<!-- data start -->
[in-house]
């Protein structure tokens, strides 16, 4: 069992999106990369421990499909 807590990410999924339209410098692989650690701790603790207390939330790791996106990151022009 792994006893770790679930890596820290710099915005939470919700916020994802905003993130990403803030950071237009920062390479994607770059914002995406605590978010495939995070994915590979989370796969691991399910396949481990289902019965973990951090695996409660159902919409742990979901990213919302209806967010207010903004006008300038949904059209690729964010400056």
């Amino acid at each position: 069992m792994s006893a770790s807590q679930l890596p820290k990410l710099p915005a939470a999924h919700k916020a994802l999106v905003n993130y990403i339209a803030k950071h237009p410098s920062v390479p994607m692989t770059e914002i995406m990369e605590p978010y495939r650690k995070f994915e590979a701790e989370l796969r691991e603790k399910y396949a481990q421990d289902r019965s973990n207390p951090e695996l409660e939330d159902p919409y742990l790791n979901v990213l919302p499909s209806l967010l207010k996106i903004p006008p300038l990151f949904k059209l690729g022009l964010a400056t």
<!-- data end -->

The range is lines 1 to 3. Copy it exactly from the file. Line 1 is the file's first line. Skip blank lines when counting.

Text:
[in-house]
């Protein structure tokens, strides 16, 4: 069992999106990369421990499909 807590990410999924339209410098692989650690701790603790207390939330790791996106990151022009 792994006893770790679930890596820290710099915005939470919700916020994802905003993130990403803030950071237009920062390479994607770059914002995406605590978010495939995070994915590979989370796969691991399910396949481990289902019965973990951090695996409660159902919409742990979901990213919302209806967010207010903004006008300038949904059209690729964010400056």
């Amino acid at each position: 069992m792994s006893a770790s807590q679930l890596p820290k990410l710099p915005a939470a999924h919700k916020a994802l999106v905003n993130y990403i339209a803030k950071h237009p410098s920062v390479p994607m692989t770059e914002i995406m990369e605590p978010y495939r650690k995070f994915e590979a701790e989370l796969r691991e603790k399910y396949a481990q421990d289902r019965s973990n207390p951090e695996l409660e939330d159902p919409y742990l790791n979901v990213l919302p499909s209806l967010l207010k996106i903004p006008p300038l990151f949904k059209l690729g022009l964010a400056t």